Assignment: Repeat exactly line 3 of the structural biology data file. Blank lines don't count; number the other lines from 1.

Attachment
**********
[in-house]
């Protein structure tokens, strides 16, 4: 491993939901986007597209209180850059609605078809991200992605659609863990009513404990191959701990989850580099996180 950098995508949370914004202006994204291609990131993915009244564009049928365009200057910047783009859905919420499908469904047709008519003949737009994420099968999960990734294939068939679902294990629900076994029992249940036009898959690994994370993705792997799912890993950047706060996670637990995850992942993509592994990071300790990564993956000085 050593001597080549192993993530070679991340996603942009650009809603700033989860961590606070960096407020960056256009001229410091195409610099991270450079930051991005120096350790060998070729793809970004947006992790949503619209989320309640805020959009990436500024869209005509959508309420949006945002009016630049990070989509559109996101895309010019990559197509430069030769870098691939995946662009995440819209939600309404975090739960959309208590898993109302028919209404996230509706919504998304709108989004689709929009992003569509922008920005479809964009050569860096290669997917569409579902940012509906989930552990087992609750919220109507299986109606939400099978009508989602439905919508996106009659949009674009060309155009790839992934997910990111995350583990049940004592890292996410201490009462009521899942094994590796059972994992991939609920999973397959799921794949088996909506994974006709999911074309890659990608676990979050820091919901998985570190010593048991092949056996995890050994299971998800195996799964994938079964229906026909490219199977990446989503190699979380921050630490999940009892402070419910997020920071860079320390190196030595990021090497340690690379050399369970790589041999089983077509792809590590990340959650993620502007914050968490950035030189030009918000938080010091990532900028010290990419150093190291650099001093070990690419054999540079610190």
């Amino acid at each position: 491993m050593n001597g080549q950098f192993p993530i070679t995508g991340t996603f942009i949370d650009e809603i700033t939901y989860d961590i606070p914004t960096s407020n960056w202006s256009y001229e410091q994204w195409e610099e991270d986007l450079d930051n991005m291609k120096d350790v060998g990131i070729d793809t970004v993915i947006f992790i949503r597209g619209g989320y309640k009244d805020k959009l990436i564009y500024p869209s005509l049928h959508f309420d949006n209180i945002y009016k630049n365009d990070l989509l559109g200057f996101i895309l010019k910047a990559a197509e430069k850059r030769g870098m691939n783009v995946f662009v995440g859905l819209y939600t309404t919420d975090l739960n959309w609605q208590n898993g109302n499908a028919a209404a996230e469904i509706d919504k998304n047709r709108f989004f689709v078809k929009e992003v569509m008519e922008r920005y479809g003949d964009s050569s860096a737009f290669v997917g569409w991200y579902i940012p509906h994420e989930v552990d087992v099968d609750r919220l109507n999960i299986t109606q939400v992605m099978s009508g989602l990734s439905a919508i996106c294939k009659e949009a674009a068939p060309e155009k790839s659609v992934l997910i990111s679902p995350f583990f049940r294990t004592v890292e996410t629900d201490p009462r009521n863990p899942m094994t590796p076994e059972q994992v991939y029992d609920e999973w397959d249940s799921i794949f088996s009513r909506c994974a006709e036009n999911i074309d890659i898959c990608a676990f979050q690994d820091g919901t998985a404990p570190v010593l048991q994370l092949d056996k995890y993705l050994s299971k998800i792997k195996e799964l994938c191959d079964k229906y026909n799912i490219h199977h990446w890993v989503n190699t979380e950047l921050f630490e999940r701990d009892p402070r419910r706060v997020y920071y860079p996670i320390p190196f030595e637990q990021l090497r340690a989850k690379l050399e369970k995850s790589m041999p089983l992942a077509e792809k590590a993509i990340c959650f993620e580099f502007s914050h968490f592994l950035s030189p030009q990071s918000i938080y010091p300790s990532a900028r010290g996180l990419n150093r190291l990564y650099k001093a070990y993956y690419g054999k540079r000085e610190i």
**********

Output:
């Amino acid at each position: 491993m050593n001597g080549q950098f192993p993530i070679t995508g991340t996603f942009i949370d650009e809603i700033t939901y989860d961590i606070p914004t960096s407020n960056w202006s256009y001229e410091q994204w195409e610099e991270d986007l450079d930051n991005m291609k120096d350790v060998g990131i070729d793809t970004v993915i947006f992790i949503r597209g619209g989320y309640k009244d805020k959009l990436i564009y500024p869209s005509l049928h959508f309420d949006n209180i945002y009016k630049n365009d990070l989509l559109g200057f996101i895309l010019k910047a990559a197509e430069k850059r030769g870098m691939n783009v995946f662009v995440g859905l819209y939600t309404t919420d975090l739960n959309w609605q208590n898993g109302n499908a028919a209404a996230e469904i509706d919504k998304n047709r709108f989004f689709v078809k929009e992003v569509m008519e922008r920005y479809g003949d964009s050569s860096a737009f290669v997917g569409w991200y579902i940012p509906h994420e989930v552990d087992v099968d609750r919220l109507n999960i299986t109606q939400v992605m099978s009508g989602l990734s439905a919508i996106c294939k009659e949009a674009a068939p060309e155009k790839s659609v992934l997910i990111s679902p995350f583990f049940r294990t004592v890292e996410t629900d201490p009462r009521n863990p899942m094994t590796p076994e059972q994992v991939y029992d609920e999973w397959d249940s799921i794949f088996s009513r909506c994974a006709e036009n999911i074309d890659i898959c990608a676990f979050q690994d820091g919901t998985a404990p570190v010593l048991q994370l092949d056996k995890y993705l050994s299971k998800i792997k195996e799964l994938c191959d079964k229906y026909n799912i490219h199977h990446w890993v989503n190699t979380e950047l921050f630490e999940r701990d009892p402070r419910r706060v997020y920071y860079p996670i320390p190196f030595e637990q990021l090497r340690a989850k690379l050399e369970k995850s790589m041999p089983l992942a077509e792809k590590a993509i990340c959650f993620e580099f502007s914050h968490f592994l950035s030189p030009q990071s918000i938080y010091p300790s990532a900028r010290g996180l990419n150093r190291l990564y650099k001093a070990y993956y690419g054999k540079r000085e610190i």